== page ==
Alternative rap, a genre comprising of a combination of contrasting urban musical elements, was long forgotten since the mid 1980′s – the influential period that saw its conception. It was born and partially raised primarily in the East-Coast of the United States, by groups such as the independently-signed Jungle Brothers and Long Island natives De La Soul, widely known for their hit collaboration Feel Good Inc with Gorillaz, whose musical style is also considered, alternative.
That was until urban-experimentalists Outkast (a group consisting of Andre 3000 and Big-Boi) revived its existence with their release of Speakerboxxx/The Love Below in 2003. This album surpassed the creative threshold established by its categorical predecessors and also become the only ever rap-orientated album to sell in excess of 11,000,000 domestic copies; a figure that many believed was to be unobtainable for the eccentric duo, breaking another significant barrier in its wake.
The Introduction Of Kid Cudi
6 Years later and its lyrical-experimenter Kid Cudi’s responsibility to stimulate its rebirth. The Cleveland-born Cudi, real name Scott Mescudi, always had an ambition to create something art-worthy, whether musically or otherwise. He sourced his inspiration from alternative hip-hop groups that were prominent during his later years as a teenager, namely The Pharcyde and A Tribe Called Quest who created a musical style parallel to that of the act as mentioned earlier, Outkast – unorthodox and undefinable.
Cudi was initially been discovered by DJ & music-producer Plain Pat, while still attending University. The song that has gained him the most credibility thus far is his elementary effort “Day & Night” which occupied the #3 spot on the Billboard Hot 100 Single’s chart in the first quarter of 2008.
Cudi’s Critical Reception
Critics assumed that this would be another one-hit-wonder, discouraging his capability to craft another well-received hit. “Was Day N Nite a fluke? …it seems the rapper is perilously close to being a one-hit wonder.” – Chris Schulz. It was Kanye West’s interest amid the release of the track which motivated him to promptly sign Cudi to his G.O.O.D music label.
Cudi possess a unique, inimitable vocal sound coated in subtle artwork, similar to that of Pharrell or Lupe Fiasco, where the ability to create a vivid visual illusion solely from what enters the ear canal, is essential. What keeps his listener’s hearts throbbing and eardrums satisfied though is the sheer unpredictability of his lyrical scope – an element of this forever-mutating genre that has been held captive since Kanye West released his last album “808′s and Heartbreaks” which, ironically, Cudi actually performed on.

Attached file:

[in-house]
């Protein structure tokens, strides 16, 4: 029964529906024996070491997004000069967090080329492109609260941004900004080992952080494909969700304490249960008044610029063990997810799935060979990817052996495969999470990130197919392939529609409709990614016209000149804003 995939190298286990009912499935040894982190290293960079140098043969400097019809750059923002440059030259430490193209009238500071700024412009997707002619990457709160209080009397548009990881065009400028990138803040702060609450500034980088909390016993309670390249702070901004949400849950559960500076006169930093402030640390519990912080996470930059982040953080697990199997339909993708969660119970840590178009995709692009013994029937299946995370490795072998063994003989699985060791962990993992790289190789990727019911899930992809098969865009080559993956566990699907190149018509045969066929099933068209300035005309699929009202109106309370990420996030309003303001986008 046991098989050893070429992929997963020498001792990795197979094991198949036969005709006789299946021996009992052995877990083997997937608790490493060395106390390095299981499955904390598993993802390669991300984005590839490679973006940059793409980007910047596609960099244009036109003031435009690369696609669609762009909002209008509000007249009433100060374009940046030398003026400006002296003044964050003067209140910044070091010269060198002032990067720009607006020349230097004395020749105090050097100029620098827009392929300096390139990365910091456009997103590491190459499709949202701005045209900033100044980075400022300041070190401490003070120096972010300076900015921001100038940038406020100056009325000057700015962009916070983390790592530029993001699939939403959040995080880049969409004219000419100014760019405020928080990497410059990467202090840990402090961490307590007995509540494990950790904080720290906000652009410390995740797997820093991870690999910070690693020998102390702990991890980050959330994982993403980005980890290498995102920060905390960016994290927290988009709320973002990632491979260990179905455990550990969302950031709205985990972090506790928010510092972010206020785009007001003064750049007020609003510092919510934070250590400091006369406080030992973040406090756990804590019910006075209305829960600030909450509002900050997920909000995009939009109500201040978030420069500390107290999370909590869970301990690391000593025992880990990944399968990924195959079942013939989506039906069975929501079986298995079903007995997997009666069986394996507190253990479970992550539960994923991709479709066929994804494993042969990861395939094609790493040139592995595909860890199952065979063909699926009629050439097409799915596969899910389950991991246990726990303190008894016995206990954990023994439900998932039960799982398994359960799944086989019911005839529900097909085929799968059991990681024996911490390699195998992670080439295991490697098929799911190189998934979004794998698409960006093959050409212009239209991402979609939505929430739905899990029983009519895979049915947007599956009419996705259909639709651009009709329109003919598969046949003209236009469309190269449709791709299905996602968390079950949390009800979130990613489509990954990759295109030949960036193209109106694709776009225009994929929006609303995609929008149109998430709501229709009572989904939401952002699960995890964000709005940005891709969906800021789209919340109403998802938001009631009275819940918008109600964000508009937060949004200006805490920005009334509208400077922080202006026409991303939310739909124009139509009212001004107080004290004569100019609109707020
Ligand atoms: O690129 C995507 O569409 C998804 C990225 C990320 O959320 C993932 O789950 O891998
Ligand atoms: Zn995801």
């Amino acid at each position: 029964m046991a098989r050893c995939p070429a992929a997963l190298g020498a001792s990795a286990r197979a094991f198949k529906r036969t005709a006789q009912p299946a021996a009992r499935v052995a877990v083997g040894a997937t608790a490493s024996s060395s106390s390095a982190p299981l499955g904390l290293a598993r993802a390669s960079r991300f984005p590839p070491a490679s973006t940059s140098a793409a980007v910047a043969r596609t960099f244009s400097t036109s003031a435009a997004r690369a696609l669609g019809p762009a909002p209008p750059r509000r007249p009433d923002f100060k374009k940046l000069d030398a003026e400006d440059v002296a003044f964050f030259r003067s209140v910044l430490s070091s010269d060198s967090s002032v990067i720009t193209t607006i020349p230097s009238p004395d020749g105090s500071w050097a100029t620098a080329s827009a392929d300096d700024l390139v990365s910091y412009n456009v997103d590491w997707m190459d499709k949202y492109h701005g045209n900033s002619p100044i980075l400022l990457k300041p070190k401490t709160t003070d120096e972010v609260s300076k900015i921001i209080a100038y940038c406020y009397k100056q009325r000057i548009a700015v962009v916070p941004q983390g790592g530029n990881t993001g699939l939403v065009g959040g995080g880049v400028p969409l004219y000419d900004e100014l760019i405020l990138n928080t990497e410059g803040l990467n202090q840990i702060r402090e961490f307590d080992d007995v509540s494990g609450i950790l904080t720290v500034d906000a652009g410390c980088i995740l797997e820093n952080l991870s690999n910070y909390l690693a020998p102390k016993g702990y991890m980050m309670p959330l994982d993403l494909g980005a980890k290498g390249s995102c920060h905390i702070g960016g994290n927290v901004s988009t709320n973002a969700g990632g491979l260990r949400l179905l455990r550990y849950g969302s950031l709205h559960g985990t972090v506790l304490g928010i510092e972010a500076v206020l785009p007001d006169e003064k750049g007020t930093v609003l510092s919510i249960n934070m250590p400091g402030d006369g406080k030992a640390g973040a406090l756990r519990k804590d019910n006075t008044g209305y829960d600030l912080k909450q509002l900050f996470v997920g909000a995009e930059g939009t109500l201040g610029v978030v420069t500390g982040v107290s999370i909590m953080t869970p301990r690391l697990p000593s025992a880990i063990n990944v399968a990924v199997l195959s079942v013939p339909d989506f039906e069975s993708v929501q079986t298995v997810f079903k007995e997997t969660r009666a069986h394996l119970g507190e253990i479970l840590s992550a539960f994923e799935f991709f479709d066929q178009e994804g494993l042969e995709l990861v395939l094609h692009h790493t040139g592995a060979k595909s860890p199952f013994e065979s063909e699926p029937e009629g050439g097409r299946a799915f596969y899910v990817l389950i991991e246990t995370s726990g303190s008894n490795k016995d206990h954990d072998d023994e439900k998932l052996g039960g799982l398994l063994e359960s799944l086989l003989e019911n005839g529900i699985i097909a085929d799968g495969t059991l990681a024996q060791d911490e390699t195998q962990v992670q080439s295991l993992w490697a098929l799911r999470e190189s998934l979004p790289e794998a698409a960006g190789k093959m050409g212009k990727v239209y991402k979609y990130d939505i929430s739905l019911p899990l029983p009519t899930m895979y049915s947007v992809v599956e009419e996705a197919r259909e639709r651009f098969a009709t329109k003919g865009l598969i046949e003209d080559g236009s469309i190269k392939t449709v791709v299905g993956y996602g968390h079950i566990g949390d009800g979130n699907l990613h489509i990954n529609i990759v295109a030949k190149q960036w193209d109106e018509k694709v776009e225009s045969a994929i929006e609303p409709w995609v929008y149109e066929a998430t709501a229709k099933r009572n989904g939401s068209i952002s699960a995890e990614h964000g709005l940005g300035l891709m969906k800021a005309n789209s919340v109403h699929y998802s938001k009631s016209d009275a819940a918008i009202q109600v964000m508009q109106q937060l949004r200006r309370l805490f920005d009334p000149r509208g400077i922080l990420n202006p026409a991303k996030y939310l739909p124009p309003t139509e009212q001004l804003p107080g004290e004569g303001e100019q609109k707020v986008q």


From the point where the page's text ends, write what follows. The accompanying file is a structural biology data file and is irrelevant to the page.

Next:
Debut Musical Releases
Mescudi’s complementary mixtape “A Kid Named Cudi” gives his newly-acquired fans an honest, auditory taste of the sort of material that will comprise his subsequent, commercial album – “Man on the Moon: The End of Day.” His debut space-crafted masterpiece exceeded all expectations, critically and commercially, earning him two enviable Grammy nominations, which is wholly unprecedented for a non-conformist, alternative rap artist in his position.
Cudi takes us on an internal tour, isolated into five gut-wrenching chapters, exposing his depressed mental state, which he delivers through a fearless monotone intonation that immerses listeners in his emotional struggle; the tragic loss of his father to cancer at the tender age of 11 contributed considerably to this approach. Music is more of an outlet or a coping mechanism rather than a lucrative-skill for the Cleveland-native.
From his work, it’s evident that Cudi entered the industry with a level of undeniable optimism, but in this day and age, that’s a near futile characteristic to be affiliated with. This does illustrate though, how he doesn’t feel musically restricted in terms of what is acceptable in the marketplace and that hopefully, other artists will follow suit, a trait that was undoubtedly passed down by Kanye West himself.
Kid Cudi has also collaborated with French DJ David Guetta on the electro-pop track “Memories” which has received heavy airplay in Europe since it was released in early February.
Complex, a fashion magazine known for its inclusion of distinctive elements of street and mainstream-culture have compiled a list of what they believe are the 25 most anticipated albums of this year, placing Mescudi’s sophomore musical-novel “Cudder” (The titled has been revised since this list was published) ahead of such urban heavyweights as Common and T.I. This is utterly remarkable considering that he’s only spent the last two years as an active musician.
Two new Kid Cudi records have since leaked onto the internet, which are entitled “REVOFEV” and “Erase Me,” the latter featuring label-manager Kanye West. Both tracks have managed to generate a lot of interest across the internet, especially “Erase Me” which features a much more complex, rock-inspired beat. Now avid listeners can properly prepare themselves for the release of his sophomore LP, which is now entitled “Man on the Moon II: The Legend of Mr. Rager.”